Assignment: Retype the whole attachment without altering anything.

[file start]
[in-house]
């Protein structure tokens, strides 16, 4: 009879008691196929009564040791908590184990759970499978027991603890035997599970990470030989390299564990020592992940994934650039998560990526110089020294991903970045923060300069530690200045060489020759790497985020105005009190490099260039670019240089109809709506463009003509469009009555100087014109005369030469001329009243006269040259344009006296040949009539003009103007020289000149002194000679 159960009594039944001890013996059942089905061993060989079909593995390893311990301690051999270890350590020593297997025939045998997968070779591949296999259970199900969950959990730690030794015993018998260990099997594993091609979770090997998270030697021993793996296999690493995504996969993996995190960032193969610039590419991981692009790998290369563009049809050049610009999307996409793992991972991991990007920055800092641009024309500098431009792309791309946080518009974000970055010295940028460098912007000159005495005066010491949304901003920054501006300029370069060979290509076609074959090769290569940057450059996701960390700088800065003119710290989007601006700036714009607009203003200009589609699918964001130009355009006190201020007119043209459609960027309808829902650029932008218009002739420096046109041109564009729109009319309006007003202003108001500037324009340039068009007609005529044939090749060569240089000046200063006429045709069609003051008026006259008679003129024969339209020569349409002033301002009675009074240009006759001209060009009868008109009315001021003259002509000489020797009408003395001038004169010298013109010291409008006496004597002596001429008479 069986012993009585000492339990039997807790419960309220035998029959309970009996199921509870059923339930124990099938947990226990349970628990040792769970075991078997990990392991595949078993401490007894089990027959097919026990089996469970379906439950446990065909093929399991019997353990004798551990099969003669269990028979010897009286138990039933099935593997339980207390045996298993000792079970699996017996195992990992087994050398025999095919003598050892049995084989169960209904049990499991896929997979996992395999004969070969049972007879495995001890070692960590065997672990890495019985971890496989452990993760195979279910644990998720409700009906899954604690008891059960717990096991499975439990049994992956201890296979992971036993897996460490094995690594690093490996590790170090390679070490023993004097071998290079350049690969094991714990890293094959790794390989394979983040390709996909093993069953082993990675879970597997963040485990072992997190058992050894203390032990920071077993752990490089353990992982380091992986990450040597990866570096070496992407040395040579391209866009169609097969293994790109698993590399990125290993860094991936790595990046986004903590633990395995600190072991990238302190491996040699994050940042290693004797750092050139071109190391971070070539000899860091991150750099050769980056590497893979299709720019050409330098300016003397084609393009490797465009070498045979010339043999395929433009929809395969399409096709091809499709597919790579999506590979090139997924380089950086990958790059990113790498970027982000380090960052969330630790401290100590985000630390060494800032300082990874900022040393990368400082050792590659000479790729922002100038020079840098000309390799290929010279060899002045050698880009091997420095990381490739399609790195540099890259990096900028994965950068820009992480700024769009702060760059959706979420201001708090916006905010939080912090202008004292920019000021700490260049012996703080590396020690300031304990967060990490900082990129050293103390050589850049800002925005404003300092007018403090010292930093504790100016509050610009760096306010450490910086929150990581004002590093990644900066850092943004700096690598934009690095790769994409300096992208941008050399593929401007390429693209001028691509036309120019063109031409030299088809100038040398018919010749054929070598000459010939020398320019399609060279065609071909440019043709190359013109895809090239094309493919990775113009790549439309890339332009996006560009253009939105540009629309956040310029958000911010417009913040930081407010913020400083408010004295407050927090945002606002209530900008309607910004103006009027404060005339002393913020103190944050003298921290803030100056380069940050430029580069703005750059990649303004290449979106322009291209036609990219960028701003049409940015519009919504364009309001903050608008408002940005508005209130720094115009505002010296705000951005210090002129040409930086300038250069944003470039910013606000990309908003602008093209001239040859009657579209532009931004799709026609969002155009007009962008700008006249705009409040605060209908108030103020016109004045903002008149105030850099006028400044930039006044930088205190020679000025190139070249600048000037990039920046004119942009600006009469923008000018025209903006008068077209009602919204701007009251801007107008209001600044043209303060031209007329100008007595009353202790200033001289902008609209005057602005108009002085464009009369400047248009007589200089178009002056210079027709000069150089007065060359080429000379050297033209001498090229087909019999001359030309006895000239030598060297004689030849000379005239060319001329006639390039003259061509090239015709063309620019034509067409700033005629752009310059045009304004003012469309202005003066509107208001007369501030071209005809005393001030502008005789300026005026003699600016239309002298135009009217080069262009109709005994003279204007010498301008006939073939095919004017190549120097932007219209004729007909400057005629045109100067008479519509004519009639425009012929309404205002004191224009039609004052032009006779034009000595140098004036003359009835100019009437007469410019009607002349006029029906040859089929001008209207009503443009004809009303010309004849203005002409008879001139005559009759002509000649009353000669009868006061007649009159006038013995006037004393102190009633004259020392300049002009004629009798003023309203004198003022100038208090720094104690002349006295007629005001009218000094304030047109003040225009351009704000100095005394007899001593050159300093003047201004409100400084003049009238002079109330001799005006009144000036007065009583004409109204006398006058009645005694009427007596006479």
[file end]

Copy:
[in-house]
């Protein structure tokens, strides 16, 4: 009879008691196929009564040791908590184990759970499978027991603890035997599970990470030989390299564990020592992940994934650039998560990526110089020294991903970045923060300069530690200045060489020759790497985020105005009190490099260039670019240089109809709506463009003509469009009555100087014109005369030469001329009243006269040259344009006296040949009539003009103007020289000149002194000679 159960009594039944001890013996059942089905061993060989079909593995390893311990301690051999270890350590020593297997025939045998997968070779591949296999259970199900969950959990730690030794015993018998260990099997594993091609979770090997998270030697021993793996296999690493995504996969993996995190960032193969610039590419991981692009790998290369563009049809050049610009999307996409793992991972991991990007920055800092641009024309500098431009792309791309946080518009974000970055010295940028460098912007000159005495005066010491949304901003920054501006300029370069060979290509076609074959090769290569940057450059996701960390700088800065003119710290989007601006700036714009607009203003200009589609699918964001130009355009006190201020007119043209459609960027309808829902650029932008218009002739420096046109041109564009729109009319309006007003202003108001500037324009340039068009007609005529044939090749060569240089000046200063006429045709069609003051008026006259008679003129024969339209020569349409002033301002009675009074240009006759001209060009009868008109009315001021003259002509000489020797009408003395001038004169010298013109010291409008006496004597002596001429008479 069986012993009585000492339990039997807790419960309220035998029959309970009996199921509870059923339930124990099938947990226990349970628990040792769970075991078997990990392991595949078993401490007894089990027959097919026990089996469970379906439950446990065909093929399991019997353990004798551990099969003669269990028979010897009286138990039933099935593997339980207390045996298993000792079970699996017996195992990992087994050398025999095919003598050892049995084989169960209904049990499991896929997979996992395999004969070969049972007879495995001890070692960590065997672990890495019985971890496989452990993760195979279910644990998720409700009906899954604690008891059960717990096991499975439990049994992956201890296979992971036993897996460490094995690594690093490996590790170090390679070490023993004097071998290079350049690969094991714990890293094959790794390989394979983040390709996909093993069953082993990675879970597997963040485990072992997190058992050894203390032990920071077993752990490089353990992982380091992986990450040597990866570096070496992407040395040579391209866009169609097969293994790109698993590399990125290993860094991936790595990046986004903590633990395995600190072991990238302190491996040699994050940042290693004797750092050139071109190391971070070539000899860091991150750099050769980056590497893979299709720019050409330098300016003397084609393009490797465009070498045979010339043999395929433009929809395969399409096709091809499709597919790579999506590979090139997924380089950086990958790059990113790498970027982000380090960052969330630790401290100590985000630390060494800032300082990874900022040393990368400082050792590659000479790729922002100038020079840098000309390799290929010279060899002045050698880009091997420095990381490739399609790195540099890259990096900028994965950068820009992480700024769009702060760059959706979420201001708090916006905010939080912090202008004292920019000021700490260049012996703080590396020690300031304990967060990490900082990129050293103390050589850049800002925005404003300092007018403090010292930093504790100016509050610009760096306010450490910086929150990581004002590093990644900066850092943004700096690598934009690095790769994409300096992208941008050399593929401007390429693209001028691509036309120019063109031409030299088809100038040398018919010749054929070598000459010939020398320019399609060279065609071909440019043709190359013109895809090239094309493919990775113009790549439309890339332009996006560009253009939105540009629309956040310029958000911010417009913040930081407010913020400083408010004295407050927090945002606002209530900008309607910004103006009027404060005339002393913020103190944050003298921290803030100056380069940050430029580069703005750059990649303004290449979106322009291209036609990219960028701003049409940015519009919504364009309001903050608008408002940005508005209130720094115009505002010296705000951005210090002129040409930086300038250069944003470039910013606000990309908003602008093209001239040859009657579209532009931004799709026609969002155009007009962008700008006249705009409040605060209908108030103020016109004045903002008149105030850099006028400044930039006044930088205190020679000025190139070249600048000037990039920046004119942009600006009469923008000018025209903006008068077209009602919204701007009251801007107008209001600044043209303060031209007329100008007595009353202790200033001289902008609209005057602005108009002085464009009369400047248009007589200089178009002056210079027709000069150089007065060359080429000379050297033209001498090229087909019999001359030309006895000239030598060297004689030849000379005239060319001329006639390039003259061509090239015709063309620019034509067409700033005629752009310059045009304004003012469309202005003066509107208001007369501030071209005809005393001030502008005789300026005026003699600016239309002298135009009217080069262009109709005994003279204007010498301008006939073939095919004017190549120097932007219209004729007909400057005629045109100067008479519509004519009639425009012929309404205002004191224009039609004052032009006779034009000595140098004036003359009835100019009437007469410019009607002349006029029906040859089929001008209207009503443009004809009303010309004849203005002409008879001139005559009759002509000649009353000669009868006061007649009159006038013995006037004393102190009633004259020392300049002009004629009798003023309203004198003022100038208090720094104690002349006295007629005001009218000094304030047109003040225009351009704000100095005394007899001593050159300093003047201004409100400084003049009238002079109330001799005006009144000036007065009583004409109204006398006058009645005694009427007596006479």